Regardless of the sanctions imposed on Rosneft, ExxonMobil decided to begin drilling in Russia’s arctic. The two companies are partners. As a response to ExxonMobil’s activity, president Vladimir Putin declared that the company is a “model of cooperation”. U.S. sanctions over the crisis in Ukraine were not meant to stop projects by U.S. and Russian companies, but they were designed to starve Rosneft of financing and access to modern technology.
In a video conference call between Putin, Glenn Waller of ExxonMobil and Igor Seching of Rosneft, the president said that “Today, commercial success is driven by efficient international cooperation.”
His declarations do not stop here. He also added that:
“Businesses, including Russian and foreign companies, perfectly realize that and despite certain current political difficulties, pragmatism and common sense prevail, and we are pleased to hear that.”
Igor Sechin is a close ally of Putin, but he was sanctioned by Washington. Exxon, on the other hand, had no sanctioned imposed so it moved to secure a rig from Norway. With this rig it will be drilling Russia’s first well in the Kara Sea. Rosneft sees this move as a vote of confidence. Putin is extremely pleased with the situation, and encourages cooperation.
He believes that the joint initiative between the two oil companies will benefit Russia’s national economies and will help it strengthen the global energy situation. The company is eager to continue its activity in Russia.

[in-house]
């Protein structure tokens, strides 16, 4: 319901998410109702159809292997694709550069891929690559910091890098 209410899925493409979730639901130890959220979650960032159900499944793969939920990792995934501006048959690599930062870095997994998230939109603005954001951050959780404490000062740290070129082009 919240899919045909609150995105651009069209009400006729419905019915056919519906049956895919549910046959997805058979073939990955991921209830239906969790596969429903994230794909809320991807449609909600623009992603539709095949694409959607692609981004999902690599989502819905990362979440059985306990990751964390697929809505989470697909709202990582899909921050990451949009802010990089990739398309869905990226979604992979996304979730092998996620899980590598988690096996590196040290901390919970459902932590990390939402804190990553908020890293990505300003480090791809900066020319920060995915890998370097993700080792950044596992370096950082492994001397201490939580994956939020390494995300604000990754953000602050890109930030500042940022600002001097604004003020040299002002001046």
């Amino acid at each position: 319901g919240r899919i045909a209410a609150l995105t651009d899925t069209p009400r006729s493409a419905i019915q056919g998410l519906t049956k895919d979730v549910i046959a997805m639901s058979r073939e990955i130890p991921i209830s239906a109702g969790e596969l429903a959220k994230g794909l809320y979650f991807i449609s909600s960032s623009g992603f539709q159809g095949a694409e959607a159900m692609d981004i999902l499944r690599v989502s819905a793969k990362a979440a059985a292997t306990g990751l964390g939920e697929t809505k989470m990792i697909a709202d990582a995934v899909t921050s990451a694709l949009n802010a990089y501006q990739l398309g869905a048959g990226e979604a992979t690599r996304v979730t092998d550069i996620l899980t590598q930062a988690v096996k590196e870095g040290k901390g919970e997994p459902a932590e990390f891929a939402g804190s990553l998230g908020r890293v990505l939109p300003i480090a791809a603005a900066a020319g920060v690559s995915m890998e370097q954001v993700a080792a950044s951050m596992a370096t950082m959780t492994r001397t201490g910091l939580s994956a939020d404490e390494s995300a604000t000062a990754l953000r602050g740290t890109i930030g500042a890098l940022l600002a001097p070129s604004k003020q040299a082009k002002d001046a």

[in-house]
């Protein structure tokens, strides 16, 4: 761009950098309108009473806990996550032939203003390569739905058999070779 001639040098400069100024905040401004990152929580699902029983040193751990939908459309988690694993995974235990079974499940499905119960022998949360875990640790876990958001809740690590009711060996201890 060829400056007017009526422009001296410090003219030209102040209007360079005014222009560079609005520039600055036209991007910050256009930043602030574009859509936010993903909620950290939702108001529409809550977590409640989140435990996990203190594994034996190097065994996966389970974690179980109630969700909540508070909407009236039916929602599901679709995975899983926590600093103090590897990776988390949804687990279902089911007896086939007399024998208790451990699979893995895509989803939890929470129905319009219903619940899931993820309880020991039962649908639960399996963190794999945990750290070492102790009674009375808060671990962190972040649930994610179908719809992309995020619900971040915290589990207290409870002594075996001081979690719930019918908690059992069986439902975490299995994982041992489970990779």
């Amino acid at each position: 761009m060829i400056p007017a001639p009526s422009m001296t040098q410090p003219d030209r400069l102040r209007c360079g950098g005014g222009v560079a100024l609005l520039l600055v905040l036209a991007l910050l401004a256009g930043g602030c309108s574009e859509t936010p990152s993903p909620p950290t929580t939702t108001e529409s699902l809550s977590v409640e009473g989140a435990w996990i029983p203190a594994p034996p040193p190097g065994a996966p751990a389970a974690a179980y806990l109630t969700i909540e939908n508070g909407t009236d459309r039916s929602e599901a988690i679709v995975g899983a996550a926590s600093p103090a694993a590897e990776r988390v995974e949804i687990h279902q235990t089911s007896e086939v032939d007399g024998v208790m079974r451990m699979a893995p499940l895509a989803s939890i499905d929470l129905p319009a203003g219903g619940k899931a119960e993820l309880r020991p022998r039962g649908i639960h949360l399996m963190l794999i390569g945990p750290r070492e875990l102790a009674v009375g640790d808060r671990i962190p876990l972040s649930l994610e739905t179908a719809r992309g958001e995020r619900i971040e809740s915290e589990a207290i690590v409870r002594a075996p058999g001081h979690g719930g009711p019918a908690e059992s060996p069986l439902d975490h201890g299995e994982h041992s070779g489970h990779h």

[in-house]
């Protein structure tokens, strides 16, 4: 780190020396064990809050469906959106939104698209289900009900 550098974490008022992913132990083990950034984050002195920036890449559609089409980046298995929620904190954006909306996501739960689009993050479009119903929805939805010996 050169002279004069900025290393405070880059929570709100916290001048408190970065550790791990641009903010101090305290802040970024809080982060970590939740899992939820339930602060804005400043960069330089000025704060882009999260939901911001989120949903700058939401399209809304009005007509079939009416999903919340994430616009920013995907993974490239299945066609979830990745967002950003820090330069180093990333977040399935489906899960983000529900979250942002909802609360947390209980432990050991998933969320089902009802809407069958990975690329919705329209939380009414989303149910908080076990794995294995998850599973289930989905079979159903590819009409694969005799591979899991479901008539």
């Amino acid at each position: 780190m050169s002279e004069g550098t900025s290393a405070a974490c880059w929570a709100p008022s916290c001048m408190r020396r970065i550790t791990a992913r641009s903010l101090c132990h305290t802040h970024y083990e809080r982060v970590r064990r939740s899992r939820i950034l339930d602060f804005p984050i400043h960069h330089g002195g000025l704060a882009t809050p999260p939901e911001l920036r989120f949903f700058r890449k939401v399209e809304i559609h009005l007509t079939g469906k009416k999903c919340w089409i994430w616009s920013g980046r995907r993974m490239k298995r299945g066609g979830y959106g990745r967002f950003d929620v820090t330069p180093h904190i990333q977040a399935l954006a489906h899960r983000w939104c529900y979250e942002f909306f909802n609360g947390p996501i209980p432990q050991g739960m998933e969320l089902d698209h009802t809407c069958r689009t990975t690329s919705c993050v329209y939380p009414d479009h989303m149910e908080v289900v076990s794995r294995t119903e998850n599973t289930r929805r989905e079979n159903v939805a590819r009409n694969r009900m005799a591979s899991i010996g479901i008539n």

“Our cooperation is a long-term one (…) We see big benefits here and are ready to work here with your agreement.” Waller declared
On the other side of the globe, the European Union and United States are giving sanction after sanction to businessmen and officials thought close to Putin. They are freezing assets, banning visa cards and trying to limit access to Western Capital because they believe Moscow is responsible for the Ukraine crisis.
As a response, Moscow banned food imports from Australia, Canada, Norway, the European Union and the United States. Prime Minister Medvedev also declared that the country will give out further counter-sanctions if the West insists with its penalties.
Until now, the West has not sanctioned Russia’s oil and gas production, because the country produces approximately 30% of the natural gas that Europe uses to heat homes and run power plants. In addition to this, Rosneft is responsible for 4% of the World’s oil (at a time when Iraq and Libya violence threatens global supplies).
While current restrictions are not intended to affect Russia’s sales or oil production, they are meant to reduce development of future fields like the Arctic, deep sea or shale. Advanced extraction techniques are required for ultra-deepwater exploration, and Russia must import it from companies like BP or ExxonMobil. The West wants to cut off the transfer of knowledge between the two, but it seems to have failed.